When Mariano Rivera struck out Mike Lowell, the potential tying run, to end the Yanks’ 3-0 two-hit shutout of the Red Sox, a nail-biter came to a close, and the Yanks moved one step closer to wrapping up the division title. With the victory, they improved to 8-9 against the Red Sox after starting out the year 0-8. It was the third time this year the Yanks shut out the Red Sox, and as their Magic Number hit one, the Yanks clinched at least a tie for the American League East title.
It didn’t have to be a nail-biter, though. The Yankees had ample opportunities against Daisuke Matsuzaka, and while a Robinson Cano solo home run would hold up, Johnny Damon‘s two-out, two-run single in the 8th was the team’s only hit with runners in scoring position in 15 ABs. Luck might have been on Matsuzaka’s side, but Sabathia was on the Yanks’. The big man out-pitched some bad Yankee luck.
In nailing down his 19th win, Sabathia was simply masterful. He was perfect for 3.2 innings and gave up just a single to Mike Lowell in the 5th. His final line — 7 IP, 1 H, 0 R, 2 BB, 8 K — tells the story: pure dominance.
Sabathia had all of his pitches working. His fastball was in the mid-90s while his change sat in the mid-80s. He had the slider working as well, and later next week, he’ll try to be a 20-game winner for the first time in his career. “He’s that horse we haven’t had around,” Johnny Damon said after the game.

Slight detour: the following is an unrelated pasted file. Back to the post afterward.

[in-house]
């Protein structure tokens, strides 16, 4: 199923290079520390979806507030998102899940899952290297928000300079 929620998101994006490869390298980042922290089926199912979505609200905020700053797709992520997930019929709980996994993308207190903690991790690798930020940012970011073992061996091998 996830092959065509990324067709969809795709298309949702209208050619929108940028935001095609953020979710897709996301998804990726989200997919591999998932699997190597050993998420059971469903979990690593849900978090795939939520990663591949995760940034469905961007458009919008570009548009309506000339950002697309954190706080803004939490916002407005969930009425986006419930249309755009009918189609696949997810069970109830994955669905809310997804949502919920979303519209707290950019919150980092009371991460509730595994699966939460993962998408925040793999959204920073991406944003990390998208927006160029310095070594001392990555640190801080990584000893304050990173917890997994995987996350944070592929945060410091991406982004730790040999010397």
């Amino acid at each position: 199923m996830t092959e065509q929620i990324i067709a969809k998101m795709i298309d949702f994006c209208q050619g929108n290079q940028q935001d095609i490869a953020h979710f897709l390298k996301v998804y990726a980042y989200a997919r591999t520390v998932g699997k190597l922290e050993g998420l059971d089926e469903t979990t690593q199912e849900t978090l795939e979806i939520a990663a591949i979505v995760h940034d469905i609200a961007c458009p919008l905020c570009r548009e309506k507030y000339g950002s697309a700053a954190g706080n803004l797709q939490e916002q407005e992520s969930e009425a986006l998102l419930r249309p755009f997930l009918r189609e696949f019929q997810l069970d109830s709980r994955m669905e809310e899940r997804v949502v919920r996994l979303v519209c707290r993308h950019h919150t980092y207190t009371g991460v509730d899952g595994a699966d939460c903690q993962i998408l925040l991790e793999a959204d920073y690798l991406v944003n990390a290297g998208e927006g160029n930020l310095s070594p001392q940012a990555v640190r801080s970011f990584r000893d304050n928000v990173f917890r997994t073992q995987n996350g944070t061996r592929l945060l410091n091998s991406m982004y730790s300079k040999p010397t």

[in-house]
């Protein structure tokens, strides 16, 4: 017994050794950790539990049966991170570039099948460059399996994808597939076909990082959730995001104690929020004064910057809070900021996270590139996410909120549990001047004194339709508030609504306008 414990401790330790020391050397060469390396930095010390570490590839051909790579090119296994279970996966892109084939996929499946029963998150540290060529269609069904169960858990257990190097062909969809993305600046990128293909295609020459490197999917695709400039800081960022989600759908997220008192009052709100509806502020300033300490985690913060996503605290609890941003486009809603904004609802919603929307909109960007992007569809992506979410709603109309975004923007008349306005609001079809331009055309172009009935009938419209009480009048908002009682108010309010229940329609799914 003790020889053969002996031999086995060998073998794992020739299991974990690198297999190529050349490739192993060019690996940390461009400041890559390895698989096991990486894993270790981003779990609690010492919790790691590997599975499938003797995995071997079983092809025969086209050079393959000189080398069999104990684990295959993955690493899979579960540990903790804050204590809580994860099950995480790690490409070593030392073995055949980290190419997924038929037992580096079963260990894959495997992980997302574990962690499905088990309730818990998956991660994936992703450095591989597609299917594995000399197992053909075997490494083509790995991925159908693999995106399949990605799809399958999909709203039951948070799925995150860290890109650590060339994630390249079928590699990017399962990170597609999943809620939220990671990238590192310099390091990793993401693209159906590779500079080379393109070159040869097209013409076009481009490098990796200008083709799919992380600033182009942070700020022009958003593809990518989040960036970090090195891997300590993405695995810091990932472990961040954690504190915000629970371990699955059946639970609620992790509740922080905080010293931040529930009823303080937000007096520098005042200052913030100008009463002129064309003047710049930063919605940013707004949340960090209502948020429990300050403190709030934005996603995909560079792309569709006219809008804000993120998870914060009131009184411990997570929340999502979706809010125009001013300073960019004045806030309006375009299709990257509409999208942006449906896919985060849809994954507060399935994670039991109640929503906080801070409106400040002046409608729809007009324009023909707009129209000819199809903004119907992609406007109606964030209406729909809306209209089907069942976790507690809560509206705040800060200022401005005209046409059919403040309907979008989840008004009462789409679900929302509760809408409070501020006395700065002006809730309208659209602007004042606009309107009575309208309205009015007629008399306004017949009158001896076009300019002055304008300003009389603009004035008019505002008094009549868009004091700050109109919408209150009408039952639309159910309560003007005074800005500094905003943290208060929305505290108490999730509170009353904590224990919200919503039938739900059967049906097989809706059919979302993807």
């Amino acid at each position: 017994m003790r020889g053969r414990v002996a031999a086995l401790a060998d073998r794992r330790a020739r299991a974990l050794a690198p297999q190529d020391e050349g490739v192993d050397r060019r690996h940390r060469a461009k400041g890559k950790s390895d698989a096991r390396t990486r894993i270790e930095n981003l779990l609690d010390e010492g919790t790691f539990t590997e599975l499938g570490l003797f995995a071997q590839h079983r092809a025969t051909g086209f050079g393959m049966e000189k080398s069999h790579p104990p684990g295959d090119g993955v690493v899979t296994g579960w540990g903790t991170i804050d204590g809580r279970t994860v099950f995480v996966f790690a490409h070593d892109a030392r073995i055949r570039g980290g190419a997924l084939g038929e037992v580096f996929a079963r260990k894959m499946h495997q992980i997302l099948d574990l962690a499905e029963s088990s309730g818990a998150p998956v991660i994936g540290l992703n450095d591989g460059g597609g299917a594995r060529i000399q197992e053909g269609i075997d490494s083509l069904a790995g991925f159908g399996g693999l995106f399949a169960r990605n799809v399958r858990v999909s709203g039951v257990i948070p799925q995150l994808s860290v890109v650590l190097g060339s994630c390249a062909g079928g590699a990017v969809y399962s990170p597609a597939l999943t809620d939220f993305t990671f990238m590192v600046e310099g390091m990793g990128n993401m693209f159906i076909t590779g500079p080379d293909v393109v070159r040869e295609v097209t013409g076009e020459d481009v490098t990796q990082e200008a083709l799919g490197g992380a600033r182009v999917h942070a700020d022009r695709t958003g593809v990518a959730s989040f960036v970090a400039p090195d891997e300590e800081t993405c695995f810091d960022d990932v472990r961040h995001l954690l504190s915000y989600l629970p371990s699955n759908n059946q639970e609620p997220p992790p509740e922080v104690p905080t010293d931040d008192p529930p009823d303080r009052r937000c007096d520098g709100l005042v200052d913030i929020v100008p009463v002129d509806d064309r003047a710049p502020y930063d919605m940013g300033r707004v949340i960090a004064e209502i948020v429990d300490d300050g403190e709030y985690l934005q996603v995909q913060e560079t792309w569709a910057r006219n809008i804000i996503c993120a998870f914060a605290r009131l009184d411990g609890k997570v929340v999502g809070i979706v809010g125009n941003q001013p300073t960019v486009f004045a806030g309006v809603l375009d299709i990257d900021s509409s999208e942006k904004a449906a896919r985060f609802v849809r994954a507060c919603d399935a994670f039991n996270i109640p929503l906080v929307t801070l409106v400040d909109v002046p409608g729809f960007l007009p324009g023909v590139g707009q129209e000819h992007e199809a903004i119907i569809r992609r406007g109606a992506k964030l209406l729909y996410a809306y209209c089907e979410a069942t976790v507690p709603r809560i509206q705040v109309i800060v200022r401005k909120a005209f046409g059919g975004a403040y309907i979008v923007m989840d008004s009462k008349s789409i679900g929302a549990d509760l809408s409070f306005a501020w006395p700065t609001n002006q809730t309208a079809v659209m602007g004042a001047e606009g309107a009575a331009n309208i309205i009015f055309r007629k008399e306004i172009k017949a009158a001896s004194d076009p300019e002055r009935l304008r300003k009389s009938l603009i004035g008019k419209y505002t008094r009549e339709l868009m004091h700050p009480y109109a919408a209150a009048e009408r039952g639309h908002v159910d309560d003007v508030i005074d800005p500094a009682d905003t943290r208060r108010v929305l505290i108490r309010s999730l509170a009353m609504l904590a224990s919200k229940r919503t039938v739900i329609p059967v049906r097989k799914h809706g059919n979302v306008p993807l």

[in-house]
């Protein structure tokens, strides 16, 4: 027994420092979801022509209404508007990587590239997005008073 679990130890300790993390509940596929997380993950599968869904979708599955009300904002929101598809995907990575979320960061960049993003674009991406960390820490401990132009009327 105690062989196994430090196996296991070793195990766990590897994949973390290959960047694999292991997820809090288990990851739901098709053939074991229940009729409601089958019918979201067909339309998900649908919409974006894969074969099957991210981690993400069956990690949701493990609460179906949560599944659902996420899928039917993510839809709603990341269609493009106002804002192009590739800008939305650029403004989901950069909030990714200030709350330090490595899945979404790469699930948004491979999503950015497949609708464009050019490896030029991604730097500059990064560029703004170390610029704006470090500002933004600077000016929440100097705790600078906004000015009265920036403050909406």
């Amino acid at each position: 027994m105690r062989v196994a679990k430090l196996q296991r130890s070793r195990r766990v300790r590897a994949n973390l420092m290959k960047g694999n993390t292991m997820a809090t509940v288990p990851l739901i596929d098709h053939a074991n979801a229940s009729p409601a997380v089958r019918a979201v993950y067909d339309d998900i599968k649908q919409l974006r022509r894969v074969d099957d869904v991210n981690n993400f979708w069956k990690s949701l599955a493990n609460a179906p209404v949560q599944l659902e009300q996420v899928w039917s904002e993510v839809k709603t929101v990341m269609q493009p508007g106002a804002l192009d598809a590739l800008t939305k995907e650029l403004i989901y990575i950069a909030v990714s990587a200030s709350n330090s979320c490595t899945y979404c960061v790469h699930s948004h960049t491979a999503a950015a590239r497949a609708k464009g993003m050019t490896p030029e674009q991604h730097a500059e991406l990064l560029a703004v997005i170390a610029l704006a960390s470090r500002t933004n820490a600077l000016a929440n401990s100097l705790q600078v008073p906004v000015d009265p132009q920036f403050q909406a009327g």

For Sabathia, this start caps a string of 10 outings of sheer dominance. Since giving up 5 earned runs to the White Sox on Aug. 2 — but still drawing a W — Sabathia has been every bit the ace. He is now 8-0 in those starts with a 1.62 ERA. He has 80 strikeouts in 72.1 innings and has walked just 18. With October on the horizon, he is clearly the ace that the team has needed in October.
On the other side of the ball, the Yankees’ afternoon was a bit frustrating. They had runners on in every inning but the 7th, but they could not do anything with it. In the third, with two on, Alex Rodriguez struck out but walked in front of Victor Martinez for an obstruction call and an inning-ending double play.
In the fifth, after Matsuzaka walked Johnny Damon and Mark Teixeira, A-Rod swung at the first pitch. It went all of 15 feet, and Martinez beat Derek Jeter back to the plate for a fielder’s choice. Hideki Matsui then swung at the first pitch and lifted a foul pop. The Yanks’ big boppers approached their ABs poorly after two straight walks. Bad baseball. Bad luck.
The Yanks grabbed the lead in the sixth when Robinson Cano lifted his 24th home run of the year into the left-field seats. For Cano, it was his 199th hit, 100th run scored and his 80th RBI of the season. With a lead, the Yanks never looked back. They plated two insurance runs in the eighth after Phil Hughes struck out two in the top half. While Mariano Rivera ran into a spot of trouble in the ninth, Mike Lowell swung through the last pitch of the game, and the Yanks were winners against the Red Sox once again.
“CC, Hughes and Mo pitched a hell of a game,” Jose Molina said. Indeed they did.